Students today are lucky, as they’ve only been alive for one presidential impeachment, said Bill Lacy, director of the Dole Institute of Politics.
Though talk of impeaching President Donald Trump is not unheard of today, the 1998 impeachment of President Bill Clinton is still one of the greatest political events in living memory. However, its impact pales in comparison to other political events of the 20th century, said Alan Arwine, a University political science professor.
“I don’t think the lasting impacts of Clinton’s impeachment were as great as Watergate,” Arwine said. “My perception, it was more of a curiosity.”
To impeach a president, 218 members of the House of Representatives must vote in favor of impeachment. If charges of impeachment pass in the House, a trial is held in the Senate, where 67 votes are required to remove the president from office.
The U.S. Constitution declares in Section Four of Article II that impeachable offenses include “treason, bribery or other high crimes and misdemeanors.”
Clinton was charged in the House with obstruction of justice and perjury for lying about his extramarital affair with White House Intern Monica Lewinsky in the deposition of a sexual harassment suit.
“Anything that the House of Representatives thinks is an impeachable event is,” Arwine said. “Remember, impeachment is a political process. It’s not a legal process.”
However, Clinton was acquitted in February of 1999 by the Senate when neither charge received 67 guilty votes.
“I think that a reasonable person could come to the conclusion that it was justified, but it was probably ill-advised and probably too much of a partisan effort,” Lacy said. “There was a lot of discussion about do we really need to remove this guy from office for having an affair.”
Arwine said despite the Lewinsky scandal, many people were still confident in Clinton’s administration.
“A lot of people still had that confidence in Bill Clinton in terms of running the economy,” Arwine said. “They wished he could keep his zipper up, but they thought he made good economic decisions, good foreign policy decisions. So, I don’t think it was that traumatic for the country.”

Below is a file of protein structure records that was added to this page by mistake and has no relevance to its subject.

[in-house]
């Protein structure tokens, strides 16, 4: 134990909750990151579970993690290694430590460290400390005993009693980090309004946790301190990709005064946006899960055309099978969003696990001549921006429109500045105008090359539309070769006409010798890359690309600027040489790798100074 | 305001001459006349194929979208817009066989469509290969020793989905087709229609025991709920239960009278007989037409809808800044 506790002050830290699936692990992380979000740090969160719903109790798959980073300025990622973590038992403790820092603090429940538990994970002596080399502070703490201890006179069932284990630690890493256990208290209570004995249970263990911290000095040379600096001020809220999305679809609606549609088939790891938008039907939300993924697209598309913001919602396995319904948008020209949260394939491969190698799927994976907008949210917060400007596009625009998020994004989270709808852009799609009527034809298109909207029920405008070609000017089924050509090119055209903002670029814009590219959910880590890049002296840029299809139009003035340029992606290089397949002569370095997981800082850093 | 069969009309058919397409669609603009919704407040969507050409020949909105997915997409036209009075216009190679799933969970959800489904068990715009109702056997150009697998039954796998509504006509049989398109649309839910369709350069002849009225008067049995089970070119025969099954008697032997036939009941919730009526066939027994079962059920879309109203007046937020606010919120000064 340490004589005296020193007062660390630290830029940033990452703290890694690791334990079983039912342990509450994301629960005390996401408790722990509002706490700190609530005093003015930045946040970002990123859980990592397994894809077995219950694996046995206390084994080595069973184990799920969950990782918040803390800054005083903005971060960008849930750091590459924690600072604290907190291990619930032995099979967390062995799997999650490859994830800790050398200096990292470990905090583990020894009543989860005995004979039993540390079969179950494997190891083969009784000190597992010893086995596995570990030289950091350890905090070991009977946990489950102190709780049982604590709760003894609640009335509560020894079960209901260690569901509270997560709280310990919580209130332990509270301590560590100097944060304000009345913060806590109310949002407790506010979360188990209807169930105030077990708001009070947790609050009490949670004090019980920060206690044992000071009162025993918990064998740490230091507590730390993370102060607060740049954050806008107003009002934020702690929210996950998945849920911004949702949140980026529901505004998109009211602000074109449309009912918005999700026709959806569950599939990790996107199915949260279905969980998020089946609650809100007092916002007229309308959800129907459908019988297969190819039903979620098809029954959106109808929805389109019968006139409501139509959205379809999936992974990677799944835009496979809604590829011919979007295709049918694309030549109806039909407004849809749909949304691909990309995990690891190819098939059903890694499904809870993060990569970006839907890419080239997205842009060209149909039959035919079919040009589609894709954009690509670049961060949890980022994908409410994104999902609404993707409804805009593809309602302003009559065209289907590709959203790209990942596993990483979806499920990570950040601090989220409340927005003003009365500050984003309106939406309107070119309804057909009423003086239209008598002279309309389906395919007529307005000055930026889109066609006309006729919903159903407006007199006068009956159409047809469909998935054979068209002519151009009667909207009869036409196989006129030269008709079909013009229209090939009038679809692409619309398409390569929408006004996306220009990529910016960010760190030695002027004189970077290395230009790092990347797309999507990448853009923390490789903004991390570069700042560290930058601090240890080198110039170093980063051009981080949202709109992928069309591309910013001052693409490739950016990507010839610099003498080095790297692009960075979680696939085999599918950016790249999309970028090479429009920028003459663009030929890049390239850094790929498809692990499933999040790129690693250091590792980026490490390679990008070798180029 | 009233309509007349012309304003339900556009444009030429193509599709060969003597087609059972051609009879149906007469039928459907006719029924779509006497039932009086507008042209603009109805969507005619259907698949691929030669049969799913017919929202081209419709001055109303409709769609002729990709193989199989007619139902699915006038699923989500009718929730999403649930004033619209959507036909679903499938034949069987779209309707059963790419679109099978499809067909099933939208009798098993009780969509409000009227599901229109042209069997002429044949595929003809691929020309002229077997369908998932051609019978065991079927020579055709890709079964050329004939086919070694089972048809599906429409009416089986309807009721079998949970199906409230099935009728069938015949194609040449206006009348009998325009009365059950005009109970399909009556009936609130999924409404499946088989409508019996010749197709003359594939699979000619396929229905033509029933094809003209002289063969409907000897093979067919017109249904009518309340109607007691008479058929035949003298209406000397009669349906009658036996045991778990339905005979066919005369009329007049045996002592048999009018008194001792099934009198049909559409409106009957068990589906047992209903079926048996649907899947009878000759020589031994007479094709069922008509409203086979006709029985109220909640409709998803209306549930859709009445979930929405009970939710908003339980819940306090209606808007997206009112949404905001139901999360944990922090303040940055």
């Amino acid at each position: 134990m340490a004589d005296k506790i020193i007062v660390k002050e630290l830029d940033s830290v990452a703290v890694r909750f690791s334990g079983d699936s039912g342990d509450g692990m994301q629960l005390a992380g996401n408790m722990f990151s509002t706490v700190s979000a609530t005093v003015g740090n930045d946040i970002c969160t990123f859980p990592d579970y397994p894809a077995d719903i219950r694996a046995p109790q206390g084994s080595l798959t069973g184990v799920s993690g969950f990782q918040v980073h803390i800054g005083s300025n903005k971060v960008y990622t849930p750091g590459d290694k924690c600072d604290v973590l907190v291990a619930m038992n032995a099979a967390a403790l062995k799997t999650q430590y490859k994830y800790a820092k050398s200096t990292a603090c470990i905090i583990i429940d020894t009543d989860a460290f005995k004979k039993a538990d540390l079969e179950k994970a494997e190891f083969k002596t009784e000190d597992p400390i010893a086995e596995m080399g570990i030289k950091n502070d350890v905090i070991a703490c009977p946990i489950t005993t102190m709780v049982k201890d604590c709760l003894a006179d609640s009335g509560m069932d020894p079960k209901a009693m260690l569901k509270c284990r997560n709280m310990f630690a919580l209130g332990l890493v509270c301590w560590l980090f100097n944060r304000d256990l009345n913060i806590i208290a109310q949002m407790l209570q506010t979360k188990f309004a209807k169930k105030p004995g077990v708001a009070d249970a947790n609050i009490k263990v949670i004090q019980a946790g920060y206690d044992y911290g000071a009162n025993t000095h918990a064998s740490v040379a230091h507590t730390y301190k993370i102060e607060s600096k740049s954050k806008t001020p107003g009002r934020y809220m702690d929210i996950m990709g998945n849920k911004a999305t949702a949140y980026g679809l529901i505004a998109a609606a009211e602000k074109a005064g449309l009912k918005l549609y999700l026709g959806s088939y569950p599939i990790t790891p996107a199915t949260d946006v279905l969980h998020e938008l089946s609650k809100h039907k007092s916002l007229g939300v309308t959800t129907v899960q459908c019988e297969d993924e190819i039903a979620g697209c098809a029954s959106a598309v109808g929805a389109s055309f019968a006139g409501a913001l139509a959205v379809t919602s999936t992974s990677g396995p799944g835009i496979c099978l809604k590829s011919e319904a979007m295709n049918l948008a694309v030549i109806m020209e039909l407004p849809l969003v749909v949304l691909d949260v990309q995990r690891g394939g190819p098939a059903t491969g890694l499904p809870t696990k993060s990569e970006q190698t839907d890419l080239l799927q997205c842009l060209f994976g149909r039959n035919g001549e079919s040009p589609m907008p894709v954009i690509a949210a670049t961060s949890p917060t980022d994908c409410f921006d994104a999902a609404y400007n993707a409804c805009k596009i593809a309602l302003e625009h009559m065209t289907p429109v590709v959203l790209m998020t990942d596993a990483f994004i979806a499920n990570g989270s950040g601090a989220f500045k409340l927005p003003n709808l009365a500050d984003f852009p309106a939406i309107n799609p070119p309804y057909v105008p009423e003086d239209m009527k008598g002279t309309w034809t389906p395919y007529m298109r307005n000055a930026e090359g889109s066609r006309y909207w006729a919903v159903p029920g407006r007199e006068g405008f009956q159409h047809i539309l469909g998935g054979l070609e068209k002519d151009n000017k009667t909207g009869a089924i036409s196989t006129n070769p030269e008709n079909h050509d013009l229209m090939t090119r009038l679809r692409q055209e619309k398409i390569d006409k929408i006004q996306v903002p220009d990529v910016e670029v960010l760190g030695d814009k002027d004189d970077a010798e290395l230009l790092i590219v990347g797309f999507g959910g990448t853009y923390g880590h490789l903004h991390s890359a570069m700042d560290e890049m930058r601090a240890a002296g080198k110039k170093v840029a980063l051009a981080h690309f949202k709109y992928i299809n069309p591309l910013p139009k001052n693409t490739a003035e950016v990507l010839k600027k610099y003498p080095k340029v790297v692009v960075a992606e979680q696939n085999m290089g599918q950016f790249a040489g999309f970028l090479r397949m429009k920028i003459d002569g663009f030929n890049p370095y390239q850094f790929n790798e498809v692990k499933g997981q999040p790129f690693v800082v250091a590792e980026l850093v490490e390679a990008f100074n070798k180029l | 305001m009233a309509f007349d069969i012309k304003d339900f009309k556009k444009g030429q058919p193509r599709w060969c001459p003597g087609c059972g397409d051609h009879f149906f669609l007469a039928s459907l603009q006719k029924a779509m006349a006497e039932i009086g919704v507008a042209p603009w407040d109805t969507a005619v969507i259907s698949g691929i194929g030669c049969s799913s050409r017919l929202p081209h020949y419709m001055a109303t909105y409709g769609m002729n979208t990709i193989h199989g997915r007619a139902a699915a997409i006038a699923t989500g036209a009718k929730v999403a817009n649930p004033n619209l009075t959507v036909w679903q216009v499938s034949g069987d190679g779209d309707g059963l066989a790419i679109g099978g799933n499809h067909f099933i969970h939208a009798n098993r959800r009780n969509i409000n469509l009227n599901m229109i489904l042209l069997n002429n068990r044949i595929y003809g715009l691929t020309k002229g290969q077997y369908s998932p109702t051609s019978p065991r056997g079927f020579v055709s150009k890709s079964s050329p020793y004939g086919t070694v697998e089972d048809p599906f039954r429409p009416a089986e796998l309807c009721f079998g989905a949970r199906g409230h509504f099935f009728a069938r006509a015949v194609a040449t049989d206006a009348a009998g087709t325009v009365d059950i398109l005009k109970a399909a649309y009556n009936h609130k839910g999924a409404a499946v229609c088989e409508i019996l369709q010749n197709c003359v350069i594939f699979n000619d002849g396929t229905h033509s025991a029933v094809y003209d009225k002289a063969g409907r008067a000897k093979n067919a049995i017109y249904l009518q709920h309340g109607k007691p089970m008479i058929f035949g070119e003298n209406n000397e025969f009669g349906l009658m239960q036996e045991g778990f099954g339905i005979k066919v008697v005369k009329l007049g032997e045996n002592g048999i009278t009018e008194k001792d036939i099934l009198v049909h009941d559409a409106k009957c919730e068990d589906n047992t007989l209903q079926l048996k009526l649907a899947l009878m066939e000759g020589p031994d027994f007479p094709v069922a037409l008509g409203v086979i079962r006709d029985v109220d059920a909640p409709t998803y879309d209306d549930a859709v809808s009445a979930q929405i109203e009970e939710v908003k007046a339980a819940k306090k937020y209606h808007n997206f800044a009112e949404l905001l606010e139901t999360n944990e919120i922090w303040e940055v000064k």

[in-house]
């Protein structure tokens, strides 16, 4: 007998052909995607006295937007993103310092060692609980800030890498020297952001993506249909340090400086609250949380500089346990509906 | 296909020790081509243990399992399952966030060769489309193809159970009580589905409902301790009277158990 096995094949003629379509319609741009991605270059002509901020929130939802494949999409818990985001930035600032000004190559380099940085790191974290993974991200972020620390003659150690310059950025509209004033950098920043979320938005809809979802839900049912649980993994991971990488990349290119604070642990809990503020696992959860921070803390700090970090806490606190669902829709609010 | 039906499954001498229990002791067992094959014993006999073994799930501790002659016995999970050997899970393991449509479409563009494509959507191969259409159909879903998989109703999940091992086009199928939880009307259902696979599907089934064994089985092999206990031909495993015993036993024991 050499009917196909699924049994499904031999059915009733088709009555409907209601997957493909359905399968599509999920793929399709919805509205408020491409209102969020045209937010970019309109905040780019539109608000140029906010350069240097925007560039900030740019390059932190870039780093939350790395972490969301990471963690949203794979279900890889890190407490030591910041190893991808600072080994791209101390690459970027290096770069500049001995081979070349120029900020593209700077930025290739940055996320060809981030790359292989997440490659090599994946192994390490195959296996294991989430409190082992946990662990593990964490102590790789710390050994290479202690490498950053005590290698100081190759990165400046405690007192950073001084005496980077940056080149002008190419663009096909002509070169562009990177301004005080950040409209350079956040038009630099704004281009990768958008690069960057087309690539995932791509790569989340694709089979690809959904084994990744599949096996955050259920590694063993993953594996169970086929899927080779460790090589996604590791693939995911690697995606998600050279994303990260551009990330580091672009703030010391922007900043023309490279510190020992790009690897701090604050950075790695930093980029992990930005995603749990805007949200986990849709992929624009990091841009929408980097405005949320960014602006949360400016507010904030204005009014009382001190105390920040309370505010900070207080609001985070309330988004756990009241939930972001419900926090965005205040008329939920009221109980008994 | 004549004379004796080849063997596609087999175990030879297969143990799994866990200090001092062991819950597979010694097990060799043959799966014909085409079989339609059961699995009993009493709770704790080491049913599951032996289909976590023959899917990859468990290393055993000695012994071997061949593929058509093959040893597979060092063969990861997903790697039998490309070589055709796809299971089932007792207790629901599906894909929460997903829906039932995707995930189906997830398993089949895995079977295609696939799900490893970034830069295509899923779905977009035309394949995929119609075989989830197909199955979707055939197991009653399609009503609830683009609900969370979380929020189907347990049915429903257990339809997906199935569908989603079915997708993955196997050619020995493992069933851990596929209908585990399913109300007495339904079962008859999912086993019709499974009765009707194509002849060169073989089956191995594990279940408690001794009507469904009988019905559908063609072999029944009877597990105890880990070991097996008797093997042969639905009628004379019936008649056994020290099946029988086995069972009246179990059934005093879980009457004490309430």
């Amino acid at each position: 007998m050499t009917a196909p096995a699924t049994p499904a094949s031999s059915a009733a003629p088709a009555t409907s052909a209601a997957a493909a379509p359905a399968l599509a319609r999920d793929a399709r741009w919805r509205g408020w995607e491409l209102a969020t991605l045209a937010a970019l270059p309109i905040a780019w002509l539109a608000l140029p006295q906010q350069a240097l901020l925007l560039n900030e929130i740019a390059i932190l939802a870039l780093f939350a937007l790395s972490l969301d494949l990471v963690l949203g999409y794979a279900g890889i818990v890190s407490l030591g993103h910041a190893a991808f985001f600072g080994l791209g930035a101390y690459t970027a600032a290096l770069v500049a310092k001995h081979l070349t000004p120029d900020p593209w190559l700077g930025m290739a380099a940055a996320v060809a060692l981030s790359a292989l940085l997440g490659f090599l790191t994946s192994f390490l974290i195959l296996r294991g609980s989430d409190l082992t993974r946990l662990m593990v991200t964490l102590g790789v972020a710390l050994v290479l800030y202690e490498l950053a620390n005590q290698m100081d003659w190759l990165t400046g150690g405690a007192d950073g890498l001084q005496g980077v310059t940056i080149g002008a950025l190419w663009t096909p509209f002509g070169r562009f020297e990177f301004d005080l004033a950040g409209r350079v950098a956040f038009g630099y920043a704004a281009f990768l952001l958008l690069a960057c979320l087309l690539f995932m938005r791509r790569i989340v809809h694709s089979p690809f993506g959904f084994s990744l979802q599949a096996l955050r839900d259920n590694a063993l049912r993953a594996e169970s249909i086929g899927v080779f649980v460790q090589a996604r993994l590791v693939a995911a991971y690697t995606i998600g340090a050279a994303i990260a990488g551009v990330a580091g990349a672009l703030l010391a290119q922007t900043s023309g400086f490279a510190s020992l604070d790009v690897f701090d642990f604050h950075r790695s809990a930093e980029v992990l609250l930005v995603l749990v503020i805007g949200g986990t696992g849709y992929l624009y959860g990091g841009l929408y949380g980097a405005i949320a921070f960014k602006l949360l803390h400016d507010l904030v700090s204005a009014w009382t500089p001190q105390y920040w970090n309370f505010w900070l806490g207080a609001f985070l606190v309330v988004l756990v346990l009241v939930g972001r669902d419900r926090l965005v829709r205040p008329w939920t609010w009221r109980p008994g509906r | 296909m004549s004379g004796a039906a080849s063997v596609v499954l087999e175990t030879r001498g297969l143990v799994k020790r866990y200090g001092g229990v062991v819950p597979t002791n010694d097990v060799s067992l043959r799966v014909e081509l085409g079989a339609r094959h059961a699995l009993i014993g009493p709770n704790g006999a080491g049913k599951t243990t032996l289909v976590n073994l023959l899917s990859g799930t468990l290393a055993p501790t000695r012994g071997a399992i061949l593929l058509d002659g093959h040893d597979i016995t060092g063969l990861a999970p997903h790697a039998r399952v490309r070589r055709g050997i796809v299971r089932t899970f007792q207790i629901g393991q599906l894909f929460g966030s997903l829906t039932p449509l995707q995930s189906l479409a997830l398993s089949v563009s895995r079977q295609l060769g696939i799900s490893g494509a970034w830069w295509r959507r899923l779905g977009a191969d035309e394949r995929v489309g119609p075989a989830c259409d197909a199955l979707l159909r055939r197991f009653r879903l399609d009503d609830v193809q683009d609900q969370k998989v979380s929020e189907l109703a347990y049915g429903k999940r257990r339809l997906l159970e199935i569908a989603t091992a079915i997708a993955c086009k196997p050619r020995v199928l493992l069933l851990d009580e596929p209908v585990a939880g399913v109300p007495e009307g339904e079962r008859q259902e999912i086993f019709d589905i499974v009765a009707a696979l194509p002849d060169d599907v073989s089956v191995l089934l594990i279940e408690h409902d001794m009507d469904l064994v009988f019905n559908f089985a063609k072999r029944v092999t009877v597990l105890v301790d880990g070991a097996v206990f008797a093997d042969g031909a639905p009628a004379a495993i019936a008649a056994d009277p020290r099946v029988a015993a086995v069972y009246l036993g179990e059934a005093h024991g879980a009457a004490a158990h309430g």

Lacy said the scandal didn’t infiltrate society in the same way that the Watergate scandal, which revealed that the Nixon administration had illegally spied on the democratic party, did.
“I don’t think that it dominated the culture at the time,” Lacy said.
It clearly dominated the news cycle for a period of time, but didn't do much good for the country, Lacy added.
Arwine agreed that Watergate was exceedingly more influential than the Lewinsky scandal. The ‘70s were a much more tumultuous time, Arwine said.
“There was a lot of pessimism in the country overall,” Arwine said. “You can see that in even sitcoms that you’d watch in the 1970s like ‘All in the Family’ with Archie Bunker. There’s just this negativity that’s going on, and I don’t see that today.”
As for the scandal’s effects on Hillary Clinton’s presidential run, Lacy said they were minimal.
“In terms of the final result, I don’t think it had any impact, truthfully,” Lacy said. “I don’t think what happened in the ‘90s had any effect whatsoever on that election.”
However, Lacy said the Clinton impeachment does have lingering effects.
“Because, perhaps in part due to what happened to Clinton, there is this sense that impeachment is a viable option for lots of things that it’s probably not viable for,” Lacy said.
Lacy said today there is an environment where impeachment is not viewed as a last resort but something that is being discussed in the first year of a presidency. During the Watergate investigations, impeachment was a slow and careful process, Lacy said.
“That was a better approach than what we saw with Clinton and what we’re seeing today,” Lacy said. “There’s too much eagerness to go to that before you have the proof and the evidence and everything.”
— Edited by Brianna Childers